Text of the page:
• Downsize your retirement spending plan. Boomers who have had to live on a careful budget before retirement will need to be careful stewards of their retirement savings after retirement.
Boomer: Medicare covers the big portion of retirees’ health-care expenses. What other insurance protection should we be looking for to help defray the costs not covered by Medicare?
Clark: There are a number of good supplemental care insurance policies that help seniors manage those costs not covered by Medicare. Your financial advisor should be able to recommend a good insurance broker who can direct you to a good policy. If you do not have a good financial adviser, your certified public accountant, estate and/or tax attorney can often direct you to a good insurance broker as well.
Boomer: A lot of baby boomers today find themselves owing more on their mortgage than their house is worth. What recommendation would you have, should they cut their losses and walk away and just rent?
Clark: There is no quick or easy answer to that question. While on the surface, it might seem like a simple decision to walk away from payments on an underwater mortgage, there are long-term legal and credit consequences that need to be considered.
That kind of decision needs to be made in consultation with your financial advisor and your attorney, and be careful about any quick-fix services that offer simple solutions.
Boomer: Social Security is available to baby boomers at age 62, but most boomers plan on working into their 70s. Should I collect Social Security while I am still actively working?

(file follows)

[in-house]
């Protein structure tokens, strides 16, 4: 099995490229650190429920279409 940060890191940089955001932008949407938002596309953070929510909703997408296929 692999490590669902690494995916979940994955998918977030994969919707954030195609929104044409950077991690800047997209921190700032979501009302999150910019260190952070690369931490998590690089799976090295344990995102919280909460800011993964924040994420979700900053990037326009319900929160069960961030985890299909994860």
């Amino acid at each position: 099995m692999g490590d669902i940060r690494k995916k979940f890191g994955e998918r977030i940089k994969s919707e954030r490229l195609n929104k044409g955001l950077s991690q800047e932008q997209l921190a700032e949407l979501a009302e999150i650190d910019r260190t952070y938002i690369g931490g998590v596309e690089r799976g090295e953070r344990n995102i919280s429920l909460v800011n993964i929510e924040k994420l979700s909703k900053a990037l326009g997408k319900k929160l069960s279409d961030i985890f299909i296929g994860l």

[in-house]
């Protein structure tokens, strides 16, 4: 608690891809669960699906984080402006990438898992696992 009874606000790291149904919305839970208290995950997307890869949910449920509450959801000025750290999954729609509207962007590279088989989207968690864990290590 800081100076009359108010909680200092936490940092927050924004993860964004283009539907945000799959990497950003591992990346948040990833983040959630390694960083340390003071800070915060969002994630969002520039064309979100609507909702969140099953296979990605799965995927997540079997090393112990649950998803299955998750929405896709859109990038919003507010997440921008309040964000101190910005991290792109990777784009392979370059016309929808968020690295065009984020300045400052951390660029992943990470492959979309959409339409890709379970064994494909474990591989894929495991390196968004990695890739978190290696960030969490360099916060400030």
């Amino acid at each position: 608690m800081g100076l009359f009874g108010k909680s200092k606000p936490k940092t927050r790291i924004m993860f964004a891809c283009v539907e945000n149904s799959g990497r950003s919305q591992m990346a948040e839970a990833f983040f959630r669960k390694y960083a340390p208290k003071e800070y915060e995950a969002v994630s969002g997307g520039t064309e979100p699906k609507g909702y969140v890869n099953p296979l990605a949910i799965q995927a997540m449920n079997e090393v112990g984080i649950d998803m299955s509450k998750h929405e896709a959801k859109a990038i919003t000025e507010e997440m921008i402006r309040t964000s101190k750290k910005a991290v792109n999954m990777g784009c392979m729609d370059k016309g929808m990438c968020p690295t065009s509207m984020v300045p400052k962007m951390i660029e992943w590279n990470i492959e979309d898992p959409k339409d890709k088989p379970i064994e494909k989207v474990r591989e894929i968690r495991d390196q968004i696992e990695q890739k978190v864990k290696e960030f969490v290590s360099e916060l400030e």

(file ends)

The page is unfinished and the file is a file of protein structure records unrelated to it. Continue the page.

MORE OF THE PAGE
Clark: There are limits to the amount of income that can be earned annually when collecting social security. If you take social security benefits before age 65 and you earn income in excess of the annual earnings limit, your social security benefit will be reduced. In 2011, the annual earnings limit is $14,160. That means you can earn up to $14,160 and your benefits will not be reduced. If you earn over $14,160 the amount of reduction you incur will depend on your age.
Also, there are clear benefits to delaying Social Security payments. If you are still working productively, and you can afford to delay collecting Social Security checks, it makes sense to delay, up to when you reach the age of 70.
Delaying Social Security payments will lead to a corresponding increase in monthly payments when you do begin receiving Social Security checks, until you are 70 years old. At that point, the benefits in terms of higher monthly payments will not increase, so it doesn’t make sense to delay past that age.